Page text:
Diesel drivers are paying more than 17p per litre more for fuel than petrol owners, despite the two fuels costing retailers the same to buy.
The latest fuel price figures show that wholesale diesel costs have tumbled throughout March and are now the same as petrol at around 114p per litre. However, the average price at the pumps is 164.26p for diesel, compared to 146.63p for petrol.
According to data from the RAC, diesel prices have even dipped below petrol in recent days but forecourt prices have not reflected this. The motoring group described the situation as a “scandal” and blamed the UK’s supermarket giants for keeping costs artificially high.
RAC fuel spokesman Simon Williams said: “The forecourt price disparity between petrol and diesel across the UK is absolutely shocking given their wholesale prices are now virtually identical.
“At the beginning of March wholesale diesel was only 6p more expensive than petrol yet there was a 20p a litre gap between both fuels on the forecourt. Now the two fuels are identical on the wholesale market, and there’s still more than 17p difference at the pump. For retailers to be taking a margin of nearly 20p a litre on average throughout March, compared to the long-term average of 7p, is devastating for every driver and business that relies on diesel.”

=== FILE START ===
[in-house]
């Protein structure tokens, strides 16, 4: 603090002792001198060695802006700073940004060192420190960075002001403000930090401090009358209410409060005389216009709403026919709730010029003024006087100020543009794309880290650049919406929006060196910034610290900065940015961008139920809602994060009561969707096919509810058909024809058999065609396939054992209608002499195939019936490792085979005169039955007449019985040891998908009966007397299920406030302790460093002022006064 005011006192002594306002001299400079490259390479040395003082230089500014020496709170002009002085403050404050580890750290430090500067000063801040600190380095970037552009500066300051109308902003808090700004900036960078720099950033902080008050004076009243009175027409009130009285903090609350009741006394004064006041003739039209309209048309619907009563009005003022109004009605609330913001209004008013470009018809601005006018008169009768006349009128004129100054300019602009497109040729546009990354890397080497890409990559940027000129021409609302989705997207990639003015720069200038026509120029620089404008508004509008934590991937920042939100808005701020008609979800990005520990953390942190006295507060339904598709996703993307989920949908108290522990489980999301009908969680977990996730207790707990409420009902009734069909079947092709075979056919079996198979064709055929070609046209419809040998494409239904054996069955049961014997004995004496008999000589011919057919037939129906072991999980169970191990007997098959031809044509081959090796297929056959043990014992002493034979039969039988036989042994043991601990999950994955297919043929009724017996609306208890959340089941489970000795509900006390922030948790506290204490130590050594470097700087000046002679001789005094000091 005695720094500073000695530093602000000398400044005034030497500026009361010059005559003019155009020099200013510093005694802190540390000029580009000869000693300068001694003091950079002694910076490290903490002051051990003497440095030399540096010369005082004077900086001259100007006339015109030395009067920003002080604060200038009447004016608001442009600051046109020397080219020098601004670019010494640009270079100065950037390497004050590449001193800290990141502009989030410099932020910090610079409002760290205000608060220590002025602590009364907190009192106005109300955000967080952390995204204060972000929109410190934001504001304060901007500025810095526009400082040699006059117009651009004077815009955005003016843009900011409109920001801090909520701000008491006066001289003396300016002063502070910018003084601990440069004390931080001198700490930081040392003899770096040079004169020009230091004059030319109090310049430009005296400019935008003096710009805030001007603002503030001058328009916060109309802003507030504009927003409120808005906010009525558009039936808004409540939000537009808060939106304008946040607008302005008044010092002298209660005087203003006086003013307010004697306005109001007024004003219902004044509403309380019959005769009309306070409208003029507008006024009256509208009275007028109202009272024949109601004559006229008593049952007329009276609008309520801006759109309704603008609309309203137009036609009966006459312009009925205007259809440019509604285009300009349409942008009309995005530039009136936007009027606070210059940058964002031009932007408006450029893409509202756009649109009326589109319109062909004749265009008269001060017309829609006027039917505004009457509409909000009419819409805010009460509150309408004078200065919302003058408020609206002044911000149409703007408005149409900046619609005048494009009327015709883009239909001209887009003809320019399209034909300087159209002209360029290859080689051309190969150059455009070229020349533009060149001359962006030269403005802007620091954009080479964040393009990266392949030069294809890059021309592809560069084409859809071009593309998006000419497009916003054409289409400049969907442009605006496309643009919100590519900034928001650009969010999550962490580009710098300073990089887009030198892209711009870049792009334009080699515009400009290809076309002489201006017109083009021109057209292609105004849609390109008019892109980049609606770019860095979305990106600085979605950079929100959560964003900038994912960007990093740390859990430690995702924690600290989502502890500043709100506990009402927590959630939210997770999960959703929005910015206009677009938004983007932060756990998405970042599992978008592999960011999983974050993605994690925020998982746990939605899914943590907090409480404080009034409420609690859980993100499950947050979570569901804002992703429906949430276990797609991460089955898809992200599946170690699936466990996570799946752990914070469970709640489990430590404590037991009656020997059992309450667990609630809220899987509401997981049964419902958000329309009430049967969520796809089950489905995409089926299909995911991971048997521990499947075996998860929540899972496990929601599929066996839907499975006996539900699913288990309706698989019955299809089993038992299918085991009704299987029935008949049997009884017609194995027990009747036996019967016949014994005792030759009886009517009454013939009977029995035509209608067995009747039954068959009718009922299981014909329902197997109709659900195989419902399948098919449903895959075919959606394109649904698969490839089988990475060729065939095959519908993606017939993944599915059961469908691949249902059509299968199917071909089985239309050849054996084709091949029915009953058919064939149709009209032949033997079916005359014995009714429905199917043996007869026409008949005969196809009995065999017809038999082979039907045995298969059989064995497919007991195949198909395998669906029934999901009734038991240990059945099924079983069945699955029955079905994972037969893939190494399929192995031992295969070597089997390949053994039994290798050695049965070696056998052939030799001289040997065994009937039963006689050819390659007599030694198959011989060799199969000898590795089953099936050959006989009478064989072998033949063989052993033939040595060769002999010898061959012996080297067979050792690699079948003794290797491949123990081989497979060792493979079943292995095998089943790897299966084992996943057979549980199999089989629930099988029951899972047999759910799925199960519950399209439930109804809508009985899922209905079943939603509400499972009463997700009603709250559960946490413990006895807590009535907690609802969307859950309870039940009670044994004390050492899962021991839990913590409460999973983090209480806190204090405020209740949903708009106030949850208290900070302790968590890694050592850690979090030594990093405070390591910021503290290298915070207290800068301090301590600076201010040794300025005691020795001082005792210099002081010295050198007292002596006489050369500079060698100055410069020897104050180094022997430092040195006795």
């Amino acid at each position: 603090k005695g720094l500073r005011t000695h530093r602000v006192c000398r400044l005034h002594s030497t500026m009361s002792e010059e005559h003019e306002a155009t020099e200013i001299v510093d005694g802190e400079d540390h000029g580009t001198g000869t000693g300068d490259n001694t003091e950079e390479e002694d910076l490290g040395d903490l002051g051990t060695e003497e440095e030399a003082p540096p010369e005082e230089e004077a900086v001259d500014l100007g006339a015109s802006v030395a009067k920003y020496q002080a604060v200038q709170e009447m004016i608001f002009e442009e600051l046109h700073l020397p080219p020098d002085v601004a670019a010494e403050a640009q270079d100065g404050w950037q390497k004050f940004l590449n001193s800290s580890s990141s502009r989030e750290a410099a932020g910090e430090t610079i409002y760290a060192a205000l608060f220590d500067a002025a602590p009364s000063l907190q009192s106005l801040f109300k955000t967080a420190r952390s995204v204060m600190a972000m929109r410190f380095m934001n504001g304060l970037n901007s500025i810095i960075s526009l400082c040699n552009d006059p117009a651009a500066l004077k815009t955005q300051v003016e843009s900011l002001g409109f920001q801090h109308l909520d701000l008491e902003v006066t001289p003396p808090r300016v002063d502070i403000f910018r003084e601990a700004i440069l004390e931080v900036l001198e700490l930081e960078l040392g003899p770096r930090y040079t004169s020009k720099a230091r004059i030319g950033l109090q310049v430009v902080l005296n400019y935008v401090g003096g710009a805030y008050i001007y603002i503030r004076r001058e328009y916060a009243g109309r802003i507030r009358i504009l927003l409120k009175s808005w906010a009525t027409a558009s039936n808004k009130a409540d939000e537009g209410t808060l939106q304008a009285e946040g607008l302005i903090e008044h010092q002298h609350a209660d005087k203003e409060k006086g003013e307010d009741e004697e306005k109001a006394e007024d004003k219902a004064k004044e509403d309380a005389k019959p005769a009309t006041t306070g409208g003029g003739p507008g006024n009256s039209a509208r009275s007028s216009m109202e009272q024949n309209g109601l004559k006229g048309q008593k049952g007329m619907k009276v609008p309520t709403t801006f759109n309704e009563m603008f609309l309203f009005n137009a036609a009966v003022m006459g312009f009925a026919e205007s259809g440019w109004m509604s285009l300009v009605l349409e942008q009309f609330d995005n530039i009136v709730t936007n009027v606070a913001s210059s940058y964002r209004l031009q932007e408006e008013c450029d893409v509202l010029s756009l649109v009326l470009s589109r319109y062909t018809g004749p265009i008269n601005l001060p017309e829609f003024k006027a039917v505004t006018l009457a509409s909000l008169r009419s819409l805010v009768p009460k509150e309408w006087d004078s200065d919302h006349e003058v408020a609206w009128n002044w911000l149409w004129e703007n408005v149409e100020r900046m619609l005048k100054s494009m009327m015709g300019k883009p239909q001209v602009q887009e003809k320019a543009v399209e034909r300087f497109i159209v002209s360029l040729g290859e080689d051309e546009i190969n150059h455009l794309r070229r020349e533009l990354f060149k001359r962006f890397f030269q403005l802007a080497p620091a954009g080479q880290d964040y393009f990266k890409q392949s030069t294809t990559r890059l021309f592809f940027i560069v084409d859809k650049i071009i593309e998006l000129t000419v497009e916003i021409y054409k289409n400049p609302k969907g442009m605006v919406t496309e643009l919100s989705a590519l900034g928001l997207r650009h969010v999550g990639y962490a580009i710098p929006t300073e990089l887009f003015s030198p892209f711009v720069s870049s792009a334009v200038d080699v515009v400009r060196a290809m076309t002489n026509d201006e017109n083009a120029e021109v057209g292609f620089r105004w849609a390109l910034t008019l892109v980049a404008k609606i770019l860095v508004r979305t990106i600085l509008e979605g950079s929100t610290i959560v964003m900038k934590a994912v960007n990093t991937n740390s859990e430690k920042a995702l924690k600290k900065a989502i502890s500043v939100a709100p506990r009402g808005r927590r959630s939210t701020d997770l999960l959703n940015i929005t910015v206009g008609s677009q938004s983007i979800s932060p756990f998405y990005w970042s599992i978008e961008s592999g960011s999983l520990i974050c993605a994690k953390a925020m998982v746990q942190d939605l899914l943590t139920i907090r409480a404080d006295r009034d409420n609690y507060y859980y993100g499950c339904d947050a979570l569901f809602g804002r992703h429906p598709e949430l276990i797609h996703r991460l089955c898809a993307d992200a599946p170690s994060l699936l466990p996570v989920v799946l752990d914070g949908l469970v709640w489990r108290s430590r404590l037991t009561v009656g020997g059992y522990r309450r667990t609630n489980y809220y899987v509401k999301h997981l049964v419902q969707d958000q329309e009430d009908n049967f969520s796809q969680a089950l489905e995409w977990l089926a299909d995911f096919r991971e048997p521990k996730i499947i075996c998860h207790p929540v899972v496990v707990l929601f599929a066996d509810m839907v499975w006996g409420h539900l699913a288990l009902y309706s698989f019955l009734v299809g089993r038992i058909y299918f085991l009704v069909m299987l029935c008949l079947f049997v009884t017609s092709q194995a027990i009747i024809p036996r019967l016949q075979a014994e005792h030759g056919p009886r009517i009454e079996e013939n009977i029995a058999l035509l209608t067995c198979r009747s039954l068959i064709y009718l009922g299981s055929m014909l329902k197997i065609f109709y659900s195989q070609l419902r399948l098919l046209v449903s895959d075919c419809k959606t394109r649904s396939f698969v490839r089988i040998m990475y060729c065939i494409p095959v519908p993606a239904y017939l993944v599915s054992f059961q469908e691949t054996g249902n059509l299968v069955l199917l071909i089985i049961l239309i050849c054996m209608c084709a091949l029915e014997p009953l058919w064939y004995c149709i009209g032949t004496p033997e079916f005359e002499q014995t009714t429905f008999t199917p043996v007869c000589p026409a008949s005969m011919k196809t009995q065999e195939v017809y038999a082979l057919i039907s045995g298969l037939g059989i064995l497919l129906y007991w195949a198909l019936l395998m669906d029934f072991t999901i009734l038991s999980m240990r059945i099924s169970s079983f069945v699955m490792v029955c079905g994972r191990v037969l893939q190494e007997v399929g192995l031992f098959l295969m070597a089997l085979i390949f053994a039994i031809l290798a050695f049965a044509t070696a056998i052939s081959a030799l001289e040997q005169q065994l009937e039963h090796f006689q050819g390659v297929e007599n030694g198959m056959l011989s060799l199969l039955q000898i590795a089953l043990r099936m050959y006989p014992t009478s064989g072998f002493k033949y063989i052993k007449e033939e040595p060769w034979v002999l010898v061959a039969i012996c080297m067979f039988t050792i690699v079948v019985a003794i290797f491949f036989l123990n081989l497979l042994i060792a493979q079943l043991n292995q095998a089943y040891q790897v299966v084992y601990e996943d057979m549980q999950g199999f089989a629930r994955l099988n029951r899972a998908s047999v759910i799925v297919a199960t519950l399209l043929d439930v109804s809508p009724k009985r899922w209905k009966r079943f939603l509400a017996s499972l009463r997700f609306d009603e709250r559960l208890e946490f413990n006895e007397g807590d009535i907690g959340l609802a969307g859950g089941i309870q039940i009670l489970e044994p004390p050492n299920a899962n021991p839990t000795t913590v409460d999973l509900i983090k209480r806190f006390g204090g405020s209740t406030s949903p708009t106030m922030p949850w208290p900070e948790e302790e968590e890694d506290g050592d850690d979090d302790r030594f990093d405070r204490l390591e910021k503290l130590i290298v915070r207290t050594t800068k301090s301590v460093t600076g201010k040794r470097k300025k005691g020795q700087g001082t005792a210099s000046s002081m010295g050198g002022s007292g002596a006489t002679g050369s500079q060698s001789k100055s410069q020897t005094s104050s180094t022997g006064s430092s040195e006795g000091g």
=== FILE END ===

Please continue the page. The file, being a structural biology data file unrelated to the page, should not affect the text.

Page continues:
According to RAC figures while diesel wholesale prices have fallen throughout March petrol prices have remained the same. It argues that based on current wholesale prices, diesel should be around 147p per litre but that Tesco, Asda, Morrisons and Sainsbury’s, which dominate fuel sales in the UK have refused to pass on the savings. Its figures show that while retailer margins on petrol are around 6p per litre they are 22p on diesel.
Williams added: “As the supermarkets buy so frequently they have had plenty of time to pass on the lower prices they are benefitting from on the wholesale market to drivers at the pumps, but they remain totally resolute in their refusal to cut their prices substantially which is nothing short of scandalous, particularly in a cost-of-living crisis. The sole national retailer prepared to buck this trend appears to be membership-only chain Costco, which is charging just under 150p a litre for diesel at the moment.”
He said that many independent retailers were now charging less than the “big four” supermarket chains - something that would have been almost unthinkable a few years ago. “If smaller retailers can afford to make ends meet with lower margins and smaller sales volumes, then what excuse can the supermarkets possibly have for keeping their diesel prices so high?” he added.